A lot of people throughout Illinois breathed a sigh of relief this summer.
The partisan political dispute that has consumed Springfield for three years broke just long enough in July to enact a state budget – the first since 2015. Illinois is still a long way from fiscal stability, but any small step forward is considered a good thing.
Well, what was good for almost everyone else in Illinois was, unfortunately, bad for TRS. Recognizing the pain felt across Illinois when there was no budget, it seems incredibly insensitive for me to say that TRS was better off without a budget.
How can that be?
During the budget impasse, contributions from state government to TRS and the other public pension systems were officially deemed a “priority payment” and ranked above most of the state’s other expenditures in part because the state’s credit rating hinged on whether Illinois was paying off its huge pension liabilities. The contribution amount was set by the existing funding formula found in state law. But when the fiscal year 2018 budget was enacted, the state’s contribution to TRS immediately dropped by $500 million. The new budget included changes to the formula that lowered the state’s obligation.
State government got a budget. TRS got less money.
Despite this reduction in fiscal year 2018 state support, TRS has – and will have – more than enough money to pay benefits for the foreseeable future. We currently have about $50 billion in the bank. Total investment income last year was $5.5 billion. Annually, our benefit payments total about $6 billion.
Still, the $500 million reduction in the state’s contribution is important for the long-term future of TRS. Our latest actuarial report shows TRS is 40 percent funded. An analysis presented to the TRS Board earlier this year demonstrated that the ability of TRS to remain solvent and pay benefits in the long-term is dependent on the state making its required statutory contributions.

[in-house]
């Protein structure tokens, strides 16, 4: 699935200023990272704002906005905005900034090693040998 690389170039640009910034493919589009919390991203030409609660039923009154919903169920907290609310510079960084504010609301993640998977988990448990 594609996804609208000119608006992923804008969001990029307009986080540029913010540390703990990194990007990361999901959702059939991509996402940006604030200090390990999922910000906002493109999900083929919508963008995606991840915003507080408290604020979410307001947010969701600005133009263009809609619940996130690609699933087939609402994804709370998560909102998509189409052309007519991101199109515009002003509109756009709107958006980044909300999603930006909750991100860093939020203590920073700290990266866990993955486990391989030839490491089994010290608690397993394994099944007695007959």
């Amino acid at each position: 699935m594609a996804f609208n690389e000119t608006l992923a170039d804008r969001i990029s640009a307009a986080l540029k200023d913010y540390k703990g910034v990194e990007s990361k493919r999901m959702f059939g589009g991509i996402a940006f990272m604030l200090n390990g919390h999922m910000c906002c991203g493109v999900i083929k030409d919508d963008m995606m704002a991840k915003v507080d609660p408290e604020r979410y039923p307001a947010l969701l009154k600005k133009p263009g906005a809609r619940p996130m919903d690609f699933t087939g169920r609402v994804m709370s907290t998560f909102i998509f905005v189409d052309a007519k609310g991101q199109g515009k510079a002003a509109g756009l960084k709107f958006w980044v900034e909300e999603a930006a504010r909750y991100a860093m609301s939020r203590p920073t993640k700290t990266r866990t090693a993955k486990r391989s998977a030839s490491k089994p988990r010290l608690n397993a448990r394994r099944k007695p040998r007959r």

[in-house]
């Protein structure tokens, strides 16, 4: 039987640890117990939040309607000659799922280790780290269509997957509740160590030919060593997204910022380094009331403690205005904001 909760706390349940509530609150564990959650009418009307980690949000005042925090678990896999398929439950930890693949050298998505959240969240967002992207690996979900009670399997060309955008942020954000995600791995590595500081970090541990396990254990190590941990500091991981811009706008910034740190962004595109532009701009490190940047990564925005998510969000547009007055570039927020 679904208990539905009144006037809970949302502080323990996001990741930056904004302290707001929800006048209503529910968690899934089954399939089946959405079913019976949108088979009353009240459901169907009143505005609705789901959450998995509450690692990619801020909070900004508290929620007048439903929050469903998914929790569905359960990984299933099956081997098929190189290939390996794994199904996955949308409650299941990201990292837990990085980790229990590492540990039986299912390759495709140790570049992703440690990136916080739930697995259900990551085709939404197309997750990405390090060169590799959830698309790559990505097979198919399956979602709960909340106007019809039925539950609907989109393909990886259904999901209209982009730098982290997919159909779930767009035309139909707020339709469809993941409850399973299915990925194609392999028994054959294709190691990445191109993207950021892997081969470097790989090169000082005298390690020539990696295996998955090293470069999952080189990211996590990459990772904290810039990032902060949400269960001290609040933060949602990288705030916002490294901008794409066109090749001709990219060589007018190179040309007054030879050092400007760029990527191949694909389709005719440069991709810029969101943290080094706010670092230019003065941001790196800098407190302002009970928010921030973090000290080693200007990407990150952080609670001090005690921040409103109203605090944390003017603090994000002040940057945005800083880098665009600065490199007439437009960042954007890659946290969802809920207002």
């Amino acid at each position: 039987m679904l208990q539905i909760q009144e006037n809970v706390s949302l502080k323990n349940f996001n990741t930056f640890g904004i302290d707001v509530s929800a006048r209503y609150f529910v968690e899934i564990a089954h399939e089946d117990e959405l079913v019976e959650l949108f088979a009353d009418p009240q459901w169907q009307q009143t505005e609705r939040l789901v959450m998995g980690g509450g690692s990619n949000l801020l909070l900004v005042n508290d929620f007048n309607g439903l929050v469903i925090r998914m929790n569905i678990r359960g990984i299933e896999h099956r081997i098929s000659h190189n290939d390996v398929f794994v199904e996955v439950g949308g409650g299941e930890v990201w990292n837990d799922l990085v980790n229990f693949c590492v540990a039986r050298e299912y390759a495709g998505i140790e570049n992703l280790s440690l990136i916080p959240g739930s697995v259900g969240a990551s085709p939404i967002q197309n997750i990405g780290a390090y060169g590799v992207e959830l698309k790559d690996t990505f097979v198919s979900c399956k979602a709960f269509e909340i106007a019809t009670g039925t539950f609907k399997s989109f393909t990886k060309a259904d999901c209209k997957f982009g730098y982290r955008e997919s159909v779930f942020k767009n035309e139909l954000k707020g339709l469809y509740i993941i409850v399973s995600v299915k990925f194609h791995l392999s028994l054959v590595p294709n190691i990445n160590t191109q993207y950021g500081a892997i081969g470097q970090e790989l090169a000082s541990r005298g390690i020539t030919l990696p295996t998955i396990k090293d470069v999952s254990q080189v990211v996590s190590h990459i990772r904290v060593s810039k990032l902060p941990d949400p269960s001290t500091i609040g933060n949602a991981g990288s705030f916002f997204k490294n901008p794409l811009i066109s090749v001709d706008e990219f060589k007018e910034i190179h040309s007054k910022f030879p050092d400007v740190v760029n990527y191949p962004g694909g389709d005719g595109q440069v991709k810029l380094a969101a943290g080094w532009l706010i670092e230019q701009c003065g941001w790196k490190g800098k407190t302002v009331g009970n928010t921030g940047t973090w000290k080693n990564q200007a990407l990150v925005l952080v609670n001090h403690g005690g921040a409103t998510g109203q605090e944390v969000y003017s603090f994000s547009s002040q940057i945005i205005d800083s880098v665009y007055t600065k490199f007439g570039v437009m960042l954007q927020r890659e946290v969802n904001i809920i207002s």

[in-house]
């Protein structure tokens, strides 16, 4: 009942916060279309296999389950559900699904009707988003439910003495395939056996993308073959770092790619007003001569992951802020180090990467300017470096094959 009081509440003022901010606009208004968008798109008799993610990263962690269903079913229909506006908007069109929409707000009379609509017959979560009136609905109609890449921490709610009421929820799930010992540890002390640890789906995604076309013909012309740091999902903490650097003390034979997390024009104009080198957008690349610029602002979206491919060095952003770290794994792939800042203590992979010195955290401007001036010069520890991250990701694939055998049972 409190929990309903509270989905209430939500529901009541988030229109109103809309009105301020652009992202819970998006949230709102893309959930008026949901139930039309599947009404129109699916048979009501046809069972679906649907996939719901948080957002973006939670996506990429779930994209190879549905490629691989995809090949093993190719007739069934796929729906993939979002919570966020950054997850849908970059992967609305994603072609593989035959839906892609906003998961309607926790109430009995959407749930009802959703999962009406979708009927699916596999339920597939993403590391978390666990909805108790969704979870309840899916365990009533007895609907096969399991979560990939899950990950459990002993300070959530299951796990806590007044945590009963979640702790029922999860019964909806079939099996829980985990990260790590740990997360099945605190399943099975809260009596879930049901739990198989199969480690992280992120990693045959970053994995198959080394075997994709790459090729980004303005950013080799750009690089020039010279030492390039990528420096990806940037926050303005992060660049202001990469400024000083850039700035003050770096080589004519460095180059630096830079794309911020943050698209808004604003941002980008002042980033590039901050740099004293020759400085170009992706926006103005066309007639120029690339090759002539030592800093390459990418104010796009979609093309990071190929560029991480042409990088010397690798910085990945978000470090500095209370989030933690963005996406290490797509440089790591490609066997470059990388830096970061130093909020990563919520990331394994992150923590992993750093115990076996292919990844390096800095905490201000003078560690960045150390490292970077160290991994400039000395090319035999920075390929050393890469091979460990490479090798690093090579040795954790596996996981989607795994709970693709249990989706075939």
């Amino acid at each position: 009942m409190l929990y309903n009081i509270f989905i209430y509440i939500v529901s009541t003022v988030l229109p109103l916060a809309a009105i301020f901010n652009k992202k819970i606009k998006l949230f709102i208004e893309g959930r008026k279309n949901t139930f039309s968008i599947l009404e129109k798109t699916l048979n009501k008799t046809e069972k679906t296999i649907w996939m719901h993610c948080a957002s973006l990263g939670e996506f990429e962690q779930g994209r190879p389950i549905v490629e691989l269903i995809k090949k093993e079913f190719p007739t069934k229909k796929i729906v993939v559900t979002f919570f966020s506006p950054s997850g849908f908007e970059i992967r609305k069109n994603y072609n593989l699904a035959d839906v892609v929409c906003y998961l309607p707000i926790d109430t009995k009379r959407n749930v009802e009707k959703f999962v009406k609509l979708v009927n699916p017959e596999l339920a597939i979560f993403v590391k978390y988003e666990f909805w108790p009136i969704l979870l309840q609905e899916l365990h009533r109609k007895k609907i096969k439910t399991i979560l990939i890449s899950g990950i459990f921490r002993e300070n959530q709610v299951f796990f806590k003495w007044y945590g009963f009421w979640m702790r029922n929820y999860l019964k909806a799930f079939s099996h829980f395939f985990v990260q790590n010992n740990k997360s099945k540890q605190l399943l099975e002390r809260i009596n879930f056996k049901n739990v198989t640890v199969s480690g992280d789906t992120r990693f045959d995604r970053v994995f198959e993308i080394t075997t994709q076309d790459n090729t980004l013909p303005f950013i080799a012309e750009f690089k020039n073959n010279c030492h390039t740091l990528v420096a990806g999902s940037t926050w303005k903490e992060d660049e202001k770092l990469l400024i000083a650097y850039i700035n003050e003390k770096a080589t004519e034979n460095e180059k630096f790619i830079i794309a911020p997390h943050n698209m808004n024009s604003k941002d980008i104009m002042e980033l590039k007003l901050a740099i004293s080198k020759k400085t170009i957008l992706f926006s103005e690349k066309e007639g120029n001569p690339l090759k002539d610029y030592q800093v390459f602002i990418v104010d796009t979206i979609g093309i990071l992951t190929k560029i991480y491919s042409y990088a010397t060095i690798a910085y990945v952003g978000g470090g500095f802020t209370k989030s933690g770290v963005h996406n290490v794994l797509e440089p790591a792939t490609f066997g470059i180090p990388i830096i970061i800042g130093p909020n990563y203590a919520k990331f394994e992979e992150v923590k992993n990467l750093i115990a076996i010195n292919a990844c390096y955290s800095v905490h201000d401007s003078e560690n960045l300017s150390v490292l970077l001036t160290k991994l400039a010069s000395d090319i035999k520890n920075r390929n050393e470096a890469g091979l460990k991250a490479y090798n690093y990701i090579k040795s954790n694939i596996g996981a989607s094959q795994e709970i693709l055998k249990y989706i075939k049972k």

But, as you may know, the state’s total pension contribution is roughly 25 percent of the total budget. That’s about four times higher than the typical burden for pensions paid by taxpayers in other states. Looking ahead, the state’s annual contribution is projected to grow by 3 percent annually. State revenues don’t grow that fast, so the pension burden only increases.
Reducing TRS’s appropriation this year, or in any year, clearly helps balance that year’s state budget. But it also means taxpayers who are not even born yet will be paying for this latest decision to kick the pension can down the road.
For every dollar reduced today, you need $3 in future contributions to make up for the investment income you won’t be able to generate because you didn’t have that dollar to invest. The $500 million reduction in fiscal year 2018 means that over the next 30 years, taxpayers will have to pay an additional $1.5 billion in state contributions to TRS.
But that’s not all. There’s another aspect of the new state budget that affects TRS – the creation of the “Tier 3” benefit structure for future teachers. Tier 3 was touted as a new solution to Illinois pension challenges. If only that were true.